In a combination of science, creativity, and leadership learning the Lab challenges you to explore and act upon the how, what and why of our unique impact in the world.  

In this Lab you are no longer a student, but are asked to become a pioneer both in your own life, interests, and in the world. You will be looking for the source of your creativity and use it. You are asked to find what matters to you and what matters to your surroundings, and to create whatever it is that connects the two. In the process we discover what drives us, what our talents are, and what we want to take leadership in.

We live in a time where leading a valuable initiative to a meaningful end (whether that is scientific, artistic, entrepreneurial, or social) is rarely something that can be done within one discipline or alone. The challenges in every scientific discipline, in our personal lives, and society at large are so new that they cannot be met with the same ways we have been working with. Instead, that knowledge and those initiatives that are going to make the difference in our not yet sustainable world will exist between people and across fields and disciplines. The overvalued idea of leadership, so often associated with an outdated self-centeredness, is now required to convene people and perspectives around a common quest from which a collective intelligence can come forth.

What this requires is a deeper self-knowledge, fine tuned observation skills, creativity, and stronger sense of personal initiative, but above all the capacity to navigate the chaos, complexity, and uncertainty that come with a deep learning and development process of which the outcome is uncertain.

An overnight session

Overnight Session

Students worked on their projects on Friday night instead of a night out in the city. To heighten our senses and feed our inspiration we spent the night at the MIX academy, an art academy in the centre of Amsterdam. There


At some point we looked like an exhausted rock band after a concert

Student's Collumn

Column - The LearningLab Event

Terwijl de lichten langzaam aangaan klim ik het podium en ga aan de debattafel zitten. Ik kijk opzij en zie ex-minister Cees Veerman zitten die het rapport heeft geschreven over de toekomst van het hoger onderwijs. Links naast mij zit Godelieve Spaas, organisatieadviseur en coach bij grote bedrijven en verre landen. Ik slik even maar voordat ik echt zenuwachtig kan worden begint een documentaire op negen enorme schermen in de grote zaal van Pakhuis de Zwijger.

Het is een documentaire over het ongelofelijke avontuur dat ik samen met twintig andere honoursstudenten ben begonnen. Een documentaire over ons. Over the LearningLab. Over mij. Over Thieu Besselink: mentor, vriend, allerbeste niet-docent, organisator, facilitator en coach die ons de vier meest enerverende maanden van ons leven heeft bezorgd. Na het verschijnen van de titel hoor ik mijn stem in een opname uit een interview met Radio 2:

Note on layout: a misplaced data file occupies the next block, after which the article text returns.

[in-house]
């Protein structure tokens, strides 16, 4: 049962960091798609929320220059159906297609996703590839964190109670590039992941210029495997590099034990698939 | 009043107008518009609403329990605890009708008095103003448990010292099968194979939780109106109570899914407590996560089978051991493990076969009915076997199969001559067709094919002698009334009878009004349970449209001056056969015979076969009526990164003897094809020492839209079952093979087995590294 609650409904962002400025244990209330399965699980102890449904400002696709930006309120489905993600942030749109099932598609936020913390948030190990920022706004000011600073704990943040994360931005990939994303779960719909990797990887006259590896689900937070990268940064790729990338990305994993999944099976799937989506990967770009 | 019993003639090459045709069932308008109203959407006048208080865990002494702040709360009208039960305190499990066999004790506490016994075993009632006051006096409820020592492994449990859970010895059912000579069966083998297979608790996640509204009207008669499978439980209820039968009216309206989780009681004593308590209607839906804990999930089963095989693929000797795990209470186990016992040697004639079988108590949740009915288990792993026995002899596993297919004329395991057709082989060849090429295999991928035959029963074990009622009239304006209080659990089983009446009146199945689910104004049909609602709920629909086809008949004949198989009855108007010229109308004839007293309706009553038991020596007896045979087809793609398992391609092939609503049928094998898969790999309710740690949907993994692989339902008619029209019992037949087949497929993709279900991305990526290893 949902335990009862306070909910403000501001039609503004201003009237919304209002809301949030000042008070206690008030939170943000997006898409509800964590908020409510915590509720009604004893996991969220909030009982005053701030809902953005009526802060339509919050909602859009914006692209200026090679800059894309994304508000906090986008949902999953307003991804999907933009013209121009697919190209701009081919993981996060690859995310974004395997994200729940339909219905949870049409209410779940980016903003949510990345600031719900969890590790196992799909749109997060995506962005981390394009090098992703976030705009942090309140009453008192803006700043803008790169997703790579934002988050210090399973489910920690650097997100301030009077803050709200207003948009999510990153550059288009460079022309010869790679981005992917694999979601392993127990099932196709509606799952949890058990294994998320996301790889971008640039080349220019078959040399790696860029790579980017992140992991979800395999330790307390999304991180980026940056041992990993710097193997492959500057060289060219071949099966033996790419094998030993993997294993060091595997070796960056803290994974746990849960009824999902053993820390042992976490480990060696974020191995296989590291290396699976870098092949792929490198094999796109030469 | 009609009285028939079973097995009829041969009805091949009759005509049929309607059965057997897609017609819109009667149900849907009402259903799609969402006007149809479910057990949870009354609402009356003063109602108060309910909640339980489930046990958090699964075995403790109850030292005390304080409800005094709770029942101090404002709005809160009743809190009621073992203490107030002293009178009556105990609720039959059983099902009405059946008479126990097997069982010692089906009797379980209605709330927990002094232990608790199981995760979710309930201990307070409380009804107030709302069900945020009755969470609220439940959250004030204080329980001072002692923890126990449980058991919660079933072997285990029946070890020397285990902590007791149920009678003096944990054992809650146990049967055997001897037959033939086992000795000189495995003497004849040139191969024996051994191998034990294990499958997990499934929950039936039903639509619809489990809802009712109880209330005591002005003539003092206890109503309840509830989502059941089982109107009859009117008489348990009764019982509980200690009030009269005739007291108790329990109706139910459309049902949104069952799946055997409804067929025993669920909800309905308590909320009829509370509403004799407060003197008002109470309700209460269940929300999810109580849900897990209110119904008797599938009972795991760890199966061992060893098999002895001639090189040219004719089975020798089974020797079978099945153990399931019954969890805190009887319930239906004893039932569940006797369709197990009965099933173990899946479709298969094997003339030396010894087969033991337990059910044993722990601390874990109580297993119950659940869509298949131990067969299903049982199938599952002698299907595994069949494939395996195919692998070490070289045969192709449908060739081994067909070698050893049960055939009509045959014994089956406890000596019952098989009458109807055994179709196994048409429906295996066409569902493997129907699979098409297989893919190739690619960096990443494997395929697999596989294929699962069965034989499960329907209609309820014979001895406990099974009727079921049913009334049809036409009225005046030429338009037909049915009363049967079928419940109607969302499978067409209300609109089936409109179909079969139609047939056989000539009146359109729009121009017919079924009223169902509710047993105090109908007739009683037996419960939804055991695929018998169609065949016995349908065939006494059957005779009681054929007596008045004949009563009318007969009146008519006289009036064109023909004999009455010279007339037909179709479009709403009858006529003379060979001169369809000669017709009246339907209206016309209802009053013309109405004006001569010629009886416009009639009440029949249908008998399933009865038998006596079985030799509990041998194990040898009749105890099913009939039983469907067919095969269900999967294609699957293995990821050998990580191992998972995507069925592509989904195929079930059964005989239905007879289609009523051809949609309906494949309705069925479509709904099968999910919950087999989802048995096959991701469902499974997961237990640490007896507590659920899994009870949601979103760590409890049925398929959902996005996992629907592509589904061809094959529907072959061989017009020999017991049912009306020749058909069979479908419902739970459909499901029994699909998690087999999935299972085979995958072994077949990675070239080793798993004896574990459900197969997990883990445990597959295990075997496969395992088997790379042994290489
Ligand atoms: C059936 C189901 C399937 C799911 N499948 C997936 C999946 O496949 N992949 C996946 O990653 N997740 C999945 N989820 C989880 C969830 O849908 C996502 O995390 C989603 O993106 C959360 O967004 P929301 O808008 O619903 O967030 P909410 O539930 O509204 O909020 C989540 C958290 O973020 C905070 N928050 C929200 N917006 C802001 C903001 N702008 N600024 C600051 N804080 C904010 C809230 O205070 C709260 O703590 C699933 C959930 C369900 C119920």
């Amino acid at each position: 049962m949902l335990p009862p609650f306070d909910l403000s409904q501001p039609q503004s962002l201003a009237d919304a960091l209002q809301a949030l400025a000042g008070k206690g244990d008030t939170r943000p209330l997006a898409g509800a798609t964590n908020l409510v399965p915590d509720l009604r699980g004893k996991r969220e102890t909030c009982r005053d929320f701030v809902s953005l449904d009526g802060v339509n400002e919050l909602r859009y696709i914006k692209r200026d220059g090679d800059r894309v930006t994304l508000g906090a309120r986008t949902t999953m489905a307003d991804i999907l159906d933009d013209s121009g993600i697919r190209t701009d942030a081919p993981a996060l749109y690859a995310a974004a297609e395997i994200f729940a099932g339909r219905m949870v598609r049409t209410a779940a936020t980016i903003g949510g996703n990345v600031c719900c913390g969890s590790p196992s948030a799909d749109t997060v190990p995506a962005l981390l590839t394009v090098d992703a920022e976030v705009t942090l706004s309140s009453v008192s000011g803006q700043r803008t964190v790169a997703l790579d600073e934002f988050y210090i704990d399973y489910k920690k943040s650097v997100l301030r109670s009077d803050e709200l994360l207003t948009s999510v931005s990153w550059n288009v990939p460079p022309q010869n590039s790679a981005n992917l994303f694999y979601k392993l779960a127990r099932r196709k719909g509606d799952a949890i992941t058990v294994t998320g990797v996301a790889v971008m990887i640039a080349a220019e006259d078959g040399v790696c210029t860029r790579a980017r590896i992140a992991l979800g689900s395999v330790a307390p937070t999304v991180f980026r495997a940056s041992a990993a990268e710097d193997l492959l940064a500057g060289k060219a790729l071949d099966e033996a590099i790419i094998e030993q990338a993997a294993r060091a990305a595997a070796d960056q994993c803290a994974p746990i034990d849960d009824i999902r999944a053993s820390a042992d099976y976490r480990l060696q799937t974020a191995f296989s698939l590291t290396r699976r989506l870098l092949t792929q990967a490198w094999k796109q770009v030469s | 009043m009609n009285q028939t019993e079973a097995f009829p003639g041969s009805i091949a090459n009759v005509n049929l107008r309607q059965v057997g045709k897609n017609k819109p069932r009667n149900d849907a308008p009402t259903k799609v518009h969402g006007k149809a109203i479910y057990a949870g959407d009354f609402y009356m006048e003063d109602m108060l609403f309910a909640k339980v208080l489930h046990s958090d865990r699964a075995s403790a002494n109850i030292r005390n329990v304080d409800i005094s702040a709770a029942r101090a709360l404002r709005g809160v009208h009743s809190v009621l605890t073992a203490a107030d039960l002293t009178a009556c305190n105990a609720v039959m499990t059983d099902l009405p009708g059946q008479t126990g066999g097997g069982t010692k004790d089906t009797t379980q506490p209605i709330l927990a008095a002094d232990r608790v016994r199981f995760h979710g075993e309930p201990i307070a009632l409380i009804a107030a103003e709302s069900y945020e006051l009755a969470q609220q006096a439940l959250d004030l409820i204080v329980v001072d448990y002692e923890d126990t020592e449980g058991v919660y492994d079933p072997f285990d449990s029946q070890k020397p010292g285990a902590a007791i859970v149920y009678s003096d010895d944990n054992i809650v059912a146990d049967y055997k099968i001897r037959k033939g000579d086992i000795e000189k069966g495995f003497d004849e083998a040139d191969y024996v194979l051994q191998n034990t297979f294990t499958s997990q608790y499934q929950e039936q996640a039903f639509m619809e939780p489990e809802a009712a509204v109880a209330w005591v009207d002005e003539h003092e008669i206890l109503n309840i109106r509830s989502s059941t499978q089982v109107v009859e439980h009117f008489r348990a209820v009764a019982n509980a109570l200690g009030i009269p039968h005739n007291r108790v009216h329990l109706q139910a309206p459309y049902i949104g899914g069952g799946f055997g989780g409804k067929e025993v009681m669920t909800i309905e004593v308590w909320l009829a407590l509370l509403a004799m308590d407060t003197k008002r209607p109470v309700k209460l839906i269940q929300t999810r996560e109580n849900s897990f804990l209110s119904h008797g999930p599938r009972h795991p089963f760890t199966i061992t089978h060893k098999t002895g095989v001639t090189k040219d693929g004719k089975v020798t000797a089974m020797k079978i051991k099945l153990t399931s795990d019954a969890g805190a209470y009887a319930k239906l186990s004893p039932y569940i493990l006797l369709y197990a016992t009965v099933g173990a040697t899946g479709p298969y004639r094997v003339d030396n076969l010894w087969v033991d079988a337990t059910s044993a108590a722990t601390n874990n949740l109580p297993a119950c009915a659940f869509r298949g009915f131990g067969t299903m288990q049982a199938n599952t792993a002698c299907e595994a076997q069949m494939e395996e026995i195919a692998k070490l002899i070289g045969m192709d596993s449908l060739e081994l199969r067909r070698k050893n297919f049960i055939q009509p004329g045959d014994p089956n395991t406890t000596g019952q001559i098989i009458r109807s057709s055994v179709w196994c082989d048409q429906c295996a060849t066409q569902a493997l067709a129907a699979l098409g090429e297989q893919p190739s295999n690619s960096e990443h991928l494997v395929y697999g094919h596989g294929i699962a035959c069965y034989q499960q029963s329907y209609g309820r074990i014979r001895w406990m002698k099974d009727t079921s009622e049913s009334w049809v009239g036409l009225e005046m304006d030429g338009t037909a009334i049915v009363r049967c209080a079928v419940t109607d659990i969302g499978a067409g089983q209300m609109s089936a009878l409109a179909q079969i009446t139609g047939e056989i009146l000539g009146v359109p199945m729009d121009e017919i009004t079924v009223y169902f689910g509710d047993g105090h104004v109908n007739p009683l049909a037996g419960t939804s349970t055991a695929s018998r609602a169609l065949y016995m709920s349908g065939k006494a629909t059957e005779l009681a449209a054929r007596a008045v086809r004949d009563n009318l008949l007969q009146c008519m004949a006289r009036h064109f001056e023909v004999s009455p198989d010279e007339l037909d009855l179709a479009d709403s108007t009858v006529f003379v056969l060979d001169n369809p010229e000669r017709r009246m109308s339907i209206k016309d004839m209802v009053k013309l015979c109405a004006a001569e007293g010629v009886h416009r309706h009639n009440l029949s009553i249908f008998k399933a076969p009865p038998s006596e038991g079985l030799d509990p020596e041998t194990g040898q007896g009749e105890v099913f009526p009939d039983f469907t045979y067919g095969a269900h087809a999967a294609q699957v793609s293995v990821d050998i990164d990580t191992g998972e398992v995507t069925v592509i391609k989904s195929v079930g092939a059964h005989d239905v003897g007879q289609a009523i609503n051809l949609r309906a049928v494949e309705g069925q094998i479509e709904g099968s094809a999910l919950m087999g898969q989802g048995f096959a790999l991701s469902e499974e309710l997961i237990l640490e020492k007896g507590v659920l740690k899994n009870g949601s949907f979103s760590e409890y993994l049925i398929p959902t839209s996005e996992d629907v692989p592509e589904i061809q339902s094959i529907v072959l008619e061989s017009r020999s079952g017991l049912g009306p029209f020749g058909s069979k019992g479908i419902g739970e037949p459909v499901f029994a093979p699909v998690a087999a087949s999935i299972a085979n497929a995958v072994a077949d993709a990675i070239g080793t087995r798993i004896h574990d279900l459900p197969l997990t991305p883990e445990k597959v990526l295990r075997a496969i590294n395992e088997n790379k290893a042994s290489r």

"(...) want ik volg nu een heel raar vak aan de UvA"     - "Een heel raar vak?" "Ja, want je zit namelijk niet in de collegebanken maar je gaat de wereld in."

De documentaire vliegt in 55 minuten langs alle avonturen die we hebben meegemaakt. Ik herinner mij de allereerste keer dat ik Thieu zag op de voorlichtingsavond van de honourscursussen van 2010. Ik begreep geen snars van zijn verhaal over ‘pioneers', ‘creative research' ‘learning journey' en ‘following the spark'. Maar één ding wist ik wel. Hier moest ik bij zijn. Ik had geen flauw idee wat we tijdens het vak Pioneering in Leadership Learning zouden doen maar het was duidelijk dat dit vak verre van normaal was en afweek van alle traditionele vormen van college.

De documentaire komt langs onze intakegesprekken. Je ziet ons tijdens de eerste sessie op de Nieuwe Oosterbegraafplaats met zaklampen in het donker dwalen. Je volgt onze ontmoetingen met directeuren, designers, vernieuwers, kunstenaars en schrijvers om de innerlijke reis, de huidige tijd, en onze rol daarin te leren kennen. De documentaire volgt ons in een theater met een sessie over rollen en communicatie, in de trein naar de wereldwaterstofconferentie in Essen. Je ziet ons huilen, lachen, ruziemaken en verliefd worden. Je ziet ons projecten doen en actie ondernemen, in plaats van er alleen over te dromen, denken en praten. Je volgt de oprichting van maatschappelijke initiatieven nemen zoals een platform voor ‘good deeds', Geeds en een taxiservice op waterstof. Projecten die de wereld gaan veranderen en die we zelf vanaf de grond af aan hebben opgebouwd, met bloed, zweet, enthousiasme, geluk, ruzie en tranen.

Ons event heeft een druk programma. Nog voordat iedereen is bijgekomen van de bomvolle documentaire, begin ik aan het debat onder leiding van PG Kroeger, hoofdredacteur van Science Guide die ons kritische vragen stelt over de toekomst van het hoger onderwijs. Vanuit de zaal zie ik alle mensen zitten die op een of andere manier met de LearningLab zijn verbonden. Allemaal mensen die stuk voor stuk pionieren in hun vakgebied. Die de maatschappij veranderen door hun ideeën en geloven in de enorme kracht van de LearningLab.

De avond vliegt voorbij. De vier uur lijkt haast vier kwartier. Afgelopen vier maanden lijken wel vier jaar. We hebben zoveel mensen ontmoet, bijeenkomsten georganiseerd en veranderingen doorgemaakt in ons leven. Aan het eind van het event ben ik doodop maar tegelijkertijd barstensvol energie. Klaar om van de rest van mijn leven een geweldig avontuur te maken. Wereld, ik kom eraan!
Charlotte van Leeuwen
Dec 2011